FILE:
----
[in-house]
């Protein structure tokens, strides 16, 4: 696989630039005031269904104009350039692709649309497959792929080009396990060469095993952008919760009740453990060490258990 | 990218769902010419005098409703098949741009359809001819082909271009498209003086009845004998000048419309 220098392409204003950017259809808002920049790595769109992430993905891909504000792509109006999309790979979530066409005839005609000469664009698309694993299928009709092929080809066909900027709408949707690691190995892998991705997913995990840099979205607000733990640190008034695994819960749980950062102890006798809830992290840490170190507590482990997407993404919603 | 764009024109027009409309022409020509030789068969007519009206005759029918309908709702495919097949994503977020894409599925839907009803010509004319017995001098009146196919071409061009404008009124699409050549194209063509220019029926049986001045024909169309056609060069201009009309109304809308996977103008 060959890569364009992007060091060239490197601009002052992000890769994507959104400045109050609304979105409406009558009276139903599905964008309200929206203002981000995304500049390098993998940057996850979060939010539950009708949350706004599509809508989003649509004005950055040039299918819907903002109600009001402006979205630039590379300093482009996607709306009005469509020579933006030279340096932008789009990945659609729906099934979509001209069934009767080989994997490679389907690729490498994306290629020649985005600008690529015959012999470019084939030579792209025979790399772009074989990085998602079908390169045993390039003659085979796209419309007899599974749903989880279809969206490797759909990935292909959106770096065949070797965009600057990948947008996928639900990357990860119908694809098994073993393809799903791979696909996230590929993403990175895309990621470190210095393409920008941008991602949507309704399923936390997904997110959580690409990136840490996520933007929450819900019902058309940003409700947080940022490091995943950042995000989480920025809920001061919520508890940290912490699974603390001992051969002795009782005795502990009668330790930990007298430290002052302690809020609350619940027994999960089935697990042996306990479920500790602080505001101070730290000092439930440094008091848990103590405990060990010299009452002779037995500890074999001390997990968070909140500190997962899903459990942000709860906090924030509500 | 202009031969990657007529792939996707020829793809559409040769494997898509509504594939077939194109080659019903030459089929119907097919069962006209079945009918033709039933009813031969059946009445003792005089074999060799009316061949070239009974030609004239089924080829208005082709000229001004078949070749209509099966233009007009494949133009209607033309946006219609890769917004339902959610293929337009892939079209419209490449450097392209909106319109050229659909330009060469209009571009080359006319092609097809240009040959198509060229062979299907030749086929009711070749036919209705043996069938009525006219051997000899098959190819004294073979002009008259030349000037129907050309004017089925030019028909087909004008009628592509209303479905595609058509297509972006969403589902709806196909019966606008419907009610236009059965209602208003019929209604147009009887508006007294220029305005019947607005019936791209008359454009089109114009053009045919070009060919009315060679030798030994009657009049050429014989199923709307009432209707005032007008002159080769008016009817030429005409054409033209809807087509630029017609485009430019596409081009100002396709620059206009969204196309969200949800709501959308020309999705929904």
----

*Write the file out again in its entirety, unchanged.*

[in-house]
């Protein structure tokens, strides 16, 4: 696989630039005031269904104009350039692709649309497959792929080009396990060469095993952008919760009740453990060490258990 | 990218769902010419005098409703098949741009359809001819082909271009498209003086009845004998000048419309 220098392409204003950017259809808002920049790595769109992430993905891909504000792509109006999309790979979530066409005839005609000469664009698309694993299928009709092929080809066909900027709408949707690691190995892998991705997913995990840099979205607000733990640190008034695994819960749980950062102890006798809830992290840490170190507590482990997407993404919603 | 764009024109027009409309022409020509030789068969007519009206005759029918309908709702495919097949994503977020894409599925839907009803010509004319017995001098009146196919071409061009404008009124699409050549194209063509220019029926049986001045024909169309056609060069201009009309109304809308996977103008 060959890569364009992007060091060239490197601009002052992000890769994507959104400045109050609304979105409406009558009276139903599905964008309200929206203002981000995304500049390098993998940057996850979060939010539950009708949350706004599509809508989003649509004005950055040039299918819907903002109600009001402006979205630039590379300093482009996607709306009005469509020579933006030279340096932008789009990945659609729906099934979509001209069934009767080989994997490679389907690729490498994306290629020649985005600008690529015959012999470019084939030579792209025979790399772009074989990085998602079908390169045993390039003659085979796209419309007899599974749903989880279809969206490797759909990935292909959106770096065949070797965009600057990948947008996928639900990357990860119908694809098994073993393809799903791979696909996230590929993403990175895309990621470190210095393409920008941008991602949507309704399923936390997904997110959580690409990136840490996520933007929450819900019902058309940003409700947080940022490091995943950042995000989480920025809920001061919520508890940290912490699974603390001992051969002795009782005795502990009668330790930990007298430290002052302690809020609350619940027994999960089935697990042996306990479920500790602080505001101070730290000092439930440094008091848990103590405990060990010299009452002779037995500890074999001390997990968070909140500190997962899903459990942000709860906090924030509500 | 202009031969990657007529792939996707020829793809559409040769494997898509509504594939077939194109080659019903030459089929119907097919069962006209079945009918033709039933009813031969059946009445003792005089074999060799009316061949070239009974030609004239089924080829208005082709000229001004078949070749209509099966233009007009494949133009209607033309946006219609890769917004339902959610293929337009892939079209419209490449450097392209909106319109050229659909330009060469209009571009080359006319092609097809240009040959198509060229062979299907030749086929009711070749036919209705043996069938009525006219051997000899098959190819004294073979002009008259030349000037129907050309004017089925030019028909087909004008009628592509209303479905595609058509297509972006969403589902709806196909019966606008419907009610236009059965209602208003019929209604147009009887508006007294220029305005019947607005019936791209008359454009089109114009053009045919070009060919009315060679030798030994009657009049050429014989199923709307009432209707005032007008002159080769008016009817030429005409054409033209809807087509630029017609485009430019596409081009100002396709620059206009969204196309969200949800709501959308020309999705929904």